Snow keeps wheelchair users’ wheels spinning

Local wheelchair users share their difficulties getting around town in the snow, and how others can help pave the way
Published: Feb. 18, 2021 at 12:27 AM EST
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TOLEDO, Ohio (WTVG) - Besides trekking through the snow and slush, wheelchair users and others with disabilities can have a tough time getting around.

“It’s very difficult and I know it’s something a lot of people struggle with,” says Tenesha Ulrich, the President of United Spinal of Northwest Ohio.

We shadowed Tenesha while she was looking for a usable parking spot in downtown Perrysburg. The snow and ice can make for a more challenging task than usual -- especially when parking lots, walkways, and other common areas aren’t as accessible.

“It’s hard enough just to get the chair out of the car and get the chair to where the ramp is,” says Ulrich. “My wheels kept wanting to slide, there was a portion that was bumpy and it’s hard to make it through those hurdles.”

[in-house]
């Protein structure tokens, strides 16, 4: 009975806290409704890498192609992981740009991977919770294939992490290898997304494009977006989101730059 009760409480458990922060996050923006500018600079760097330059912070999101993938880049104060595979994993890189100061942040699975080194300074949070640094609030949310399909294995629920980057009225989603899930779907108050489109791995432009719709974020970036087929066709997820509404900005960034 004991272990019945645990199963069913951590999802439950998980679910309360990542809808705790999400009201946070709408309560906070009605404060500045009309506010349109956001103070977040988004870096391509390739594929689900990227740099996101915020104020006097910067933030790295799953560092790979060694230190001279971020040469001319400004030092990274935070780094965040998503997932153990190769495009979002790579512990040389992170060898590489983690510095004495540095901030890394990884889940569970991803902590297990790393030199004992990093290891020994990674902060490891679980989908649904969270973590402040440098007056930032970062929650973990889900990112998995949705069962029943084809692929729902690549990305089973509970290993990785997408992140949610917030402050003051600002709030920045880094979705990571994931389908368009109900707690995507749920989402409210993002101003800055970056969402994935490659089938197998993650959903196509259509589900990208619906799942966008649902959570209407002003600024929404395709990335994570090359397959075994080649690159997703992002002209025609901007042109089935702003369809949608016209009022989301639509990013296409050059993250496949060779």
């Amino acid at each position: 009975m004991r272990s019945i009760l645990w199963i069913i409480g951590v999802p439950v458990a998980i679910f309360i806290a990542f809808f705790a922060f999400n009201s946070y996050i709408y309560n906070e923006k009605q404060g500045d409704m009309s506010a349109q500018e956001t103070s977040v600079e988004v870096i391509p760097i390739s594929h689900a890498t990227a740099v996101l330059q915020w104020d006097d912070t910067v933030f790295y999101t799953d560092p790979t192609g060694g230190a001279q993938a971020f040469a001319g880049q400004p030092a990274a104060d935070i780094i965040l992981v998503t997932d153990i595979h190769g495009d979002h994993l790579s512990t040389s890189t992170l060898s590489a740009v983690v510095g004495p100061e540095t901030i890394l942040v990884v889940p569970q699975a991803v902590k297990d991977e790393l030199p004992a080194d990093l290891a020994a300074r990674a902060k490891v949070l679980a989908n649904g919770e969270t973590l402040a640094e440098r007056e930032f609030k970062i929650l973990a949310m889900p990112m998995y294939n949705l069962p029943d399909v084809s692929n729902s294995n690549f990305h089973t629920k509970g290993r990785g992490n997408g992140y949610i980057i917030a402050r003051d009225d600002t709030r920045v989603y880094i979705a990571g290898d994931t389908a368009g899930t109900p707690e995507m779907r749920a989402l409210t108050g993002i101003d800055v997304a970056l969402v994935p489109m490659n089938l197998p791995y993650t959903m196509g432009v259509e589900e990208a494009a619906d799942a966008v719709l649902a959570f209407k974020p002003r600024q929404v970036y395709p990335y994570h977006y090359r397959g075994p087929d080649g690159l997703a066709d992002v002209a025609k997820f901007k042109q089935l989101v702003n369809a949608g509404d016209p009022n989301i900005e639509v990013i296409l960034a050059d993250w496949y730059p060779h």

Allie Leatherman is part of SCI Connect. She usually meets with other members and friends downtown but can have second thoughts about leaving the house in the winter.

“It feels often times that we’re put on the backburner, and people don’t think oftentimes about people with mobility issues getting out of places,” says Leatherman. “The biggest thing is access aisles, keeping your ramps clean, so we can get in and out.”

To avoid these additional obstacles, chair users want to remind business owners, snowplow drivers, and others responsible for clearing pathways to be conscious of others.

“I’ve been stuck, just spinning my wheels as they say,” says Dan Wilkins with The Ability Center. “Don’t assume people with disabilities don’t go out in this kind of weather because we do, sometimes we have to, and so don’t push all the snow into the accessible spaces, assuming nobody’s going to be parking there.”

“We’re a part of the community and the more we can be out and about the better it is for all of us,” adds Ulrich.

Additionally, The Ability Center advises chair users to stay connected with neighbors, landlords, and others close by who could help.

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